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    AU - Hess, David

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    N2 - The in vivo metabolism of [3H]progesterone was studied in anesthetized female rhesus monkeys during either the early follicular phase or the midluteal phase of the menstrual cycle. An iv infusion of [3H]progesterone was given at a constant rate, and blood samples were obtained from catheters placed in the hepatic, renal, jugular, arm, and uterine veins and also in the femoral artery. The MCR of progesterone was 321 ± 14 (SE) liters/day. The MCR of progesterone in three dexamethasone-treated animals was 197 ± 15 (SE) liters/day. Tissue extractions of [3H]progesterone, calculated from the arteriovenous difference in blood concentrations, did not differ statistically between the follicular and luteal phases, except in the uterine extractions. The mean (±SE) extractions were: splanchnic, 94.5 ± 2.9%; renal, 14.6 ± 3.5%; head, 24.2 ± 1.5%; and arm, 48.1 ± 2.3%. The uterine extraction of progesterone was significantly (P = 0.001-0.005) higher in the early follicular phase [37.0 ± 7.8% (SE)] than in the luteal phase [14.9 ± 5.2% (SE)]. The tissue conversions of these organs systems of [3H]progesterone to 20α-hydroxypregn-4-en-3-one and 5α-pregnane-3,20-dione were measured but could not account for more than 10% of the peripheral conversion of progesterone to 20α-hydroxypregn-4-en-3-one and 30% of the peripheral conversion of progesterone to 5α-pregnane-3,20-dione. With the use of previously reported values for organ blood flows, the organ contributions to the overall MCR of progesterone were calculated, and it is estimated that approximately 65% of the metabolic clearance of progesterone in the monkey is due to splanchnic clearance. It is concluded that the splanchnic bed is the major area of the metabolic clearance of progesterone in the monkey, but that the extraction of progesterone by other tissues is appreciable. Since the phase of the menstrual cycle of the rhesus monkey influences uterine extraction, uterine metabolism may thus be significant in the tissue response to progesterone.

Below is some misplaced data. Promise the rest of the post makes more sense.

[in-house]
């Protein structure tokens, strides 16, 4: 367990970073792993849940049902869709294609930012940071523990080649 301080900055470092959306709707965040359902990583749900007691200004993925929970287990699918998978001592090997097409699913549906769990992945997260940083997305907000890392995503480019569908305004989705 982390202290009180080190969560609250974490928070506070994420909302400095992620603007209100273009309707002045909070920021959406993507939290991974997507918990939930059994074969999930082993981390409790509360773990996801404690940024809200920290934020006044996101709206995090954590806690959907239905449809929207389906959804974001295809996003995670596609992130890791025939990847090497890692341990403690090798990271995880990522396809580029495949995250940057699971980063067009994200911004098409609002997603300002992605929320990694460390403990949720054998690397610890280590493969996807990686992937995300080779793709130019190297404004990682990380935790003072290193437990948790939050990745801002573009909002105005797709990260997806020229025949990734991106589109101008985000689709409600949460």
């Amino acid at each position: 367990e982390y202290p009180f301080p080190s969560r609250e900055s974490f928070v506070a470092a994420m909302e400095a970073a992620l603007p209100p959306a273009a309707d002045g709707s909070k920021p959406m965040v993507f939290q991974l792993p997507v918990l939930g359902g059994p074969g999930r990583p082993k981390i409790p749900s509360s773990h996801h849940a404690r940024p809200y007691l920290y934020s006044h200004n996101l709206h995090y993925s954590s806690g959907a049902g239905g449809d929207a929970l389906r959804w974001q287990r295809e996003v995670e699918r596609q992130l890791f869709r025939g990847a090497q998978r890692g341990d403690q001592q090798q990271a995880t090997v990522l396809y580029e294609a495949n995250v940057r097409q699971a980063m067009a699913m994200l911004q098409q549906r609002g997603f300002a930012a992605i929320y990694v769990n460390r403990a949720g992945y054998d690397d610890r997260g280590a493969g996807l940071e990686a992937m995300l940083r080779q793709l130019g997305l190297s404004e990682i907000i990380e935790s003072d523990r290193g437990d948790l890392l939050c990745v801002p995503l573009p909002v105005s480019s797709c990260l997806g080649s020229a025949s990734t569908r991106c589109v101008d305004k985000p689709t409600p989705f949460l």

AB - The in vivo metabolism of [3H]progesterone was studied in anesthetized female rhesus monkeys during either the early follicular phase or the midluteal phase of the menstrual cycle. An iv infusion of [3H]progesterone was given at a constant rate, and blood samples were obtained from catheters placed in the hepatic, renal, jugular, arm, and uterine veins and also in the femoral artery. The MCR of progesterone was 321 ± 14 (SE) liters/day. The MCR of progesterone in three dexamethasone-treated animals was 197 ± 15 (SE) liters/day. Tissue extractions of [3H]progesterone, calculated from the arteriovenous difference in blood concentrations, did not differ statistically between the follicular and luteal phases, except in the uterine extractions. The mean (±SE) extractions were: splanchnic, 94.5 ± 2.9%; renal, 14.6 ± 3.5%; head, 24.2 ± 1.5%; and arm, 48.1 ± 2.3%. The uterine extraction of progesterone was significantly (P = 0.001-0.005) higher in the early follicular phase [37.0 ± 7.8% (SE)] than in the luteal phase [14.9 ± 5.2% (SE)]. The tissue conversions of these organs systems of [3H]progesterone to 20α-hydroxypregn-4-en-3-one and 5α-pregnane-3,20-dione were measured but could not account for more than 10% of the peripheral conversion of progesterone to 20α-hydroxypregn-4-en-3-one and 30% of the peripheral conversion of progesterone to 5α-pregnane-3,20-dione. With the use of previously reported values for organ blood flows, the organ contributions to the overall MCR of progesterone were calculated, and it is estimated that approximately 65% of the metabolic clearance of progesterone in the monkey is due to splanchnic clearance. It is concluded that the splanchnic bed is the major area of the metabolic clearance of progesterone in the monkey, but that the extraction of progesterone by other tissues is appreciable. Since the phase of the menstrual cycle of the rhesus monkey influences uterine extraction, uterine metabolism may thus be significant in the tissue response to progesterone.